H. E. Watson

Herbert Edmeston Watson (FRIC FIChemE) (17 May 1886 - 24 September 1980) was Ramsay Memorial Professor of Chemical Engineering at University College London and the inventor of the low voltage neon glow lamp.[1][2]

H. E. Watson
Born
Herbert Edmeston Watson

(1886-05-17)17 May 1886
Kew
Died24 September 1980(1980-09-24) (aged 94)
Woking
Alma materUniversity College London
University of Berlin
University of Geneva
Trinity College, Cambridge
Known forChemistry
SpouseKathleen Rowson
Children1
AwardsFellow of the Institution of Chemical Engineers
Scientific career
FieldsChemistry
Chemical Engineering
InstitutionsUniversity College London
Indian Institute of Science

EducationEdit

Watson attended Marlborough School. He completed a Bachelor of Science in chemistry at University College London in 1908 under the tutorship of Sir William Ramsay.[3] In Watson's notes from Ramsay Intermediate Lectures in 1904-05 he said of Ramsay:[4]

No mere notes however convey the fascination of the course or the method of its delivery; still less can they describe the innumerable experiments, ranging from the isolation of argon from the air, to the vocal effects of hydrogen when inhaled, which accompanied it. Practically every laboratory preparation described was carried out on the lecture bench, and a sample of every substance mentioned was to be seen. Any unusual properties were demonstrated.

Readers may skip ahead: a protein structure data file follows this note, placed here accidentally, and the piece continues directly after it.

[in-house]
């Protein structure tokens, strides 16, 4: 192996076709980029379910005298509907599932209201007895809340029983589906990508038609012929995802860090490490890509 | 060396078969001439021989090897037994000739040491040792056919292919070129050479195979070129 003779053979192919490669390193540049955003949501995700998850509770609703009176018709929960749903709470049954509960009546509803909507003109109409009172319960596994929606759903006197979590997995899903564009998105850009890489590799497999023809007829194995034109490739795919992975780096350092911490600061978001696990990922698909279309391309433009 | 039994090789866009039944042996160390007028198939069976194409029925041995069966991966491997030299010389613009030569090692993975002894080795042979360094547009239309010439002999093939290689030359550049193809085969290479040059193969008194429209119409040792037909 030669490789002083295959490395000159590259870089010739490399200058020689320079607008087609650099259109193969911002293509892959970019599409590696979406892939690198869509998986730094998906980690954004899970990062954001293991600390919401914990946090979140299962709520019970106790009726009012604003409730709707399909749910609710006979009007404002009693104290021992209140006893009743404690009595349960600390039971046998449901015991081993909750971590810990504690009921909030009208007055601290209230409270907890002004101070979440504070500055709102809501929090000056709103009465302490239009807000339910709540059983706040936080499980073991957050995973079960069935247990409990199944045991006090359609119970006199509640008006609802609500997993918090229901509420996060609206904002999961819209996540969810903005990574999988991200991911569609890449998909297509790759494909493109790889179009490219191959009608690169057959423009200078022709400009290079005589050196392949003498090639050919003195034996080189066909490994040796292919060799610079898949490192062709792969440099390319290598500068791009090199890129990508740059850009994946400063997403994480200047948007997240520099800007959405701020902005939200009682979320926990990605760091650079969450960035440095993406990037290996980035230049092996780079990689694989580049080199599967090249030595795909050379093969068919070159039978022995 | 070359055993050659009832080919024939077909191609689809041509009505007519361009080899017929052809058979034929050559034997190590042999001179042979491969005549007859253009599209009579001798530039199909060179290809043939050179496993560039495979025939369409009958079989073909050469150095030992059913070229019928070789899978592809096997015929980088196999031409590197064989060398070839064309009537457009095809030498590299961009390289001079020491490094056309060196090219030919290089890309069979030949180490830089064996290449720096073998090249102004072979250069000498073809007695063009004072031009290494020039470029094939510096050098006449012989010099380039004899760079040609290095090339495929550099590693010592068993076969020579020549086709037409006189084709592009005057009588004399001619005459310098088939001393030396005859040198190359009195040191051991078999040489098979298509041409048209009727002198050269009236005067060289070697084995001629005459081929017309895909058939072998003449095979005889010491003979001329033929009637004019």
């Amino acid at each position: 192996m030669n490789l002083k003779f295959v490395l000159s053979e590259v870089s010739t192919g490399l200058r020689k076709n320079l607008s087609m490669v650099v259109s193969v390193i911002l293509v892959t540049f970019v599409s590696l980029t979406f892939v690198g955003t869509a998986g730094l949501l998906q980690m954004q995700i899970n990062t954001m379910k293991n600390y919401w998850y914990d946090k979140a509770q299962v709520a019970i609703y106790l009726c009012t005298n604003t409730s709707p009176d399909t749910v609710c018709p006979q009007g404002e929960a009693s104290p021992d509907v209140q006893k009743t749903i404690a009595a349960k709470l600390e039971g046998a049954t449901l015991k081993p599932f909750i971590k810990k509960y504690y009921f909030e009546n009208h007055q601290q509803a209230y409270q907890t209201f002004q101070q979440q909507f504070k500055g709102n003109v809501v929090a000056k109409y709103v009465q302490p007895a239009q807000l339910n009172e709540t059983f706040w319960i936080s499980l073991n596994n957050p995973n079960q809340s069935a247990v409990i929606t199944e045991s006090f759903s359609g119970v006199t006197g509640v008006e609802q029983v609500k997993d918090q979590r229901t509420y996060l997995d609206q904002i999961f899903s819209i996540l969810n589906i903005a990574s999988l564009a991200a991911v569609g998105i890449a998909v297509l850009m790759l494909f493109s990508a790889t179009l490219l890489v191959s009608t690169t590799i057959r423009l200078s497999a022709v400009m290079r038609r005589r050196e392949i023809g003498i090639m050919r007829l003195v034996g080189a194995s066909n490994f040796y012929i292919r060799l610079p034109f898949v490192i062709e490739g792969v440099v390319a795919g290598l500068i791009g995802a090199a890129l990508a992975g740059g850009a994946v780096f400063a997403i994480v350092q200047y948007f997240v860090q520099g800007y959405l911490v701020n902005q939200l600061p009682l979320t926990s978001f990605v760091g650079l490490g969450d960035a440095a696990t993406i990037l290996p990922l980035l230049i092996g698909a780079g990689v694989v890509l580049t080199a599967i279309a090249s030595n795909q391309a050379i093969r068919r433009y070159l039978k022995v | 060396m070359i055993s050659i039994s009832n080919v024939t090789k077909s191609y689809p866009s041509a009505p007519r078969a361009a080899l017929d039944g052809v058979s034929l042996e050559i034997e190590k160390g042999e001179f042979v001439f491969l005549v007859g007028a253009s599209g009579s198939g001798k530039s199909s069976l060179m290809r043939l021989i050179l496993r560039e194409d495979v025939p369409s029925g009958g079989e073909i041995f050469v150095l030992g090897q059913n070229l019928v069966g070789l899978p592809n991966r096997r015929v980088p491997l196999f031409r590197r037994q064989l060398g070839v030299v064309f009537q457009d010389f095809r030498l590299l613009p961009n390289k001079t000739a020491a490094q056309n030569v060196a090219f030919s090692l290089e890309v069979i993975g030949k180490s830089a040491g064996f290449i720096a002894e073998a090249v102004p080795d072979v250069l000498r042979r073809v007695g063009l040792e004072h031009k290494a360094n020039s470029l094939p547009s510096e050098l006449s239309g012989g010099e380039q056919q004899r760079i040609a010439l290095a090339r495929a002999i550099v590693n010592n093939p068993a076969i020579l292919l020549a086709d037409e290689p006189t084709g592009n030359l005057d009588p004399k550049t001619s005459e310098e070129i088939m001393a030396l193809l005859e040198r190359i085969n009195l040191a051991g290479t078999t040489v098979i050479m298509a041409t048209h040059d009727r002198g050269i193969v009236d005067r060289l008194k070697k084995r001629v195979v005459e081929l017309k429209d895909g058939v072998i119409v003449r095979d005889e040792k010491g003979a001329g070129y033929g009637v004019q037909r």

While under Ramsay, Watson worked with him on "The refraction and dispersion of neon",[5] while Ramsay presented Watson's work "The spectrum of the lighter constituents of the air" to the Royal Society in 1908,[6] and "The spectrum of radium emanation" to the Royal Society in 1909.[7] Also while at UCL, Watson modified Chick's Law, the relationship between the kill efficiency of organisms and contact time with a disinfectant, that had been created by Harriette Chick,[8] by including the coefficient of specific lethality.[9] The 1908 amendment is known as The Chick-Watson Equation.

Watson studied for his Doctor of Science at several institutions. In 1909 he studied at the University of Berlin under Walter Nernst. During 1910 he was at the University of Geneva under Philippe-Auguste Guye, completing his studies at the Trinity College, Cambridge under Joseph John Thomson in 1911.[3] During this time he was awarded the 1851 Exhibition Scholarship.[10] At Cambridge, he created the first low voltage neon glow lamp which worked at 180 V.[1][2] Thomson presented the work of Watson and Francis William Aston to the Royal Academy in 1912,[10] and Watson' s work on "Some experiments on the electrical discharge in helium and neon" to the Cambridge Philosophical Society.[11] He graduated from his Doctor of Science at University College London in 1912.[12]

CareerEdit

In 1911 he joined the Indian Institute of Science in Bangalore as an associate professor,[1][13][14] before progressing to the role of Professor of Inorganic and Physical Chemistry at the Institute in 1916.[1] During 1916, Watson and J. J. Sudborough successfully extracted the first sample of sandalwood oil in India at the institute.[citation needed] He resigned from the role in 1933, after the new director of the Institute, Sir C. V. Raman, started to redirect funds from the chemistry department to physics.[15]